What is Obon?
Obon is a Japanese Buddhist custom honouring the spirits of one’s ancestors. Obon lasts for three days. In Tokyo and parts of East Japan they celebrate from 13-15 July, while other parts of the country celebrate from 13-15 August instead (as these dates lie closer to those formerly used in the lunar calendar).
During Obon it’s believed that people’s ancestors’ spirits return to the living world in order to visit their relatives. Lanterns are hung in front of houses to guide the spirits home, there are dances called “bon odori,” graves are visited and cleaned and food offerings are made at family altars and temples. When Obon is over the spirits are sent back with lanterns once again, and many are cast out over rivers, lakes or the sea.
Obon is beloved by the ‘kowai hanashi’ crowd because it’s considered a legitimate time to have ghosts around and creepy things happening and no-one will question it because it’s Obon!
“Mukaebi” – Welcome fire: On the first day of Obon families put out lanterns to guide the spirits of their ancestors back home. In some places thare are also mass bonfires to welcome the spirits back.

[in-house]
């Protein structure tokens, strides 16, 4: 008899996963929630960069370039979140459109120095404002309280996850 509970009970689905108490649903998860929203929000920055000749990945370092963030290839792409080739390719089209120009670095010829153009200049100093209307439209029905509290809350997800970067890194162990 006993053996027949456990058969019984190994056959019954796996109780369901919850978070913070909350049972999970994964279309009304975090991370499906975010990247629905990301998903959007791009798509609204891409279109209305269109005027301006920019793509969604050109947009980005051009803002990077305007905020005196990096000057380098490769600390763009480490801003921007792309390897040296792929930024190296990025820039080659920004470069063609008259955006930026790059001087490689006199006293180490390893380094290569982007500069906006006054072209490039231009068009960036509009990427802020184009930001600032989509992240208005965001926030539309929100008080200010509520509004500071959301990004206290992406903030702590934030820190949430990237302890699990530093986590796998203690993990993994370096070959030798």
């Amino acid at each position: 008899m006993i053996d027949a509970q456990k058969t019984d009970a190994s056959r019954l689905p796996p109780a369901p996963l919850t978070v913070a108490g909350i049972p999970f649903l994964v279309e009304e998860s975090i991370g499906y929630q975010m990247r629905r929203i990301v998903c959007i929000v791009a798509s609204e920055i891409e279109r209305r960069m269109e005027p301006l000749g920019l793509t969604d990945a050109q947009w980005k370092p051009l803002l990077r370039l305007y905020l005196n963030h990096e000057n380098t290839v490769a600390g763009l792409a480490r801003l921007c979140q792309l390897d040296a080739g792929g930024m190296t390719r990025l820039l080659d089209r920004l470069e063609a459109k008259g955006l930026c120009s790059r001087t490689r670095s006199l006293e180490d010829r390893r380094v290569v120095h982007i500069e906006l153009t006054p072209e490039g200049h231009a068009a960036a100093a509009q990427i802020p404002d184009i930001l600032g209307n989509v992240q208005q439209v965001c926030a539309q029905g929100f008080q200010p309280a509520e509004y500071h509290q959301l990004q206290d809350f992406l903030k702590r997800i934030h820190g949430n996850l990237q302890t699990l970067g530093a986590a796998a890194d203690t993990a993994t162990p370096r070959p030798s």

“Bon odori” – Bon dance: Generally held on the 15th or 16th, these dances imitate the joy people think the spirits feel at being freed from the afterlife for this brief period. They’re performed by men and women of all ages, and although they once took place only on temple grounds they now take place pretty much anywhere.
“Okuribi” – Sending off fire: Held on the 16th, very occasionally the 15th, this is usually a large public bonfire to send the spirits home and officially end Obon. The most famous of these bonfires is Daimonji in Kyoto. Five giant bonfires are lit on mountains surrounding the city.
“Hakamairi” – Visiting graves: People use Obon to visit the graves of their ancestors, leave offerings and clean them while they are gone. This can be done at any time of the year but it is especially common during Obon.
“Butsudan” – household altar: Basically a small wooden cabinet kept in the family home to pray to one’s ancestors. These are very expensive and inside you’ll usually find pictures of the deceases, incense, statues, candles, etc. These butsudan may be found in a “butsuma,” family altar room, but not everyone has the space for these nowadays. Offerings are left here to the dead, particularly during Obon.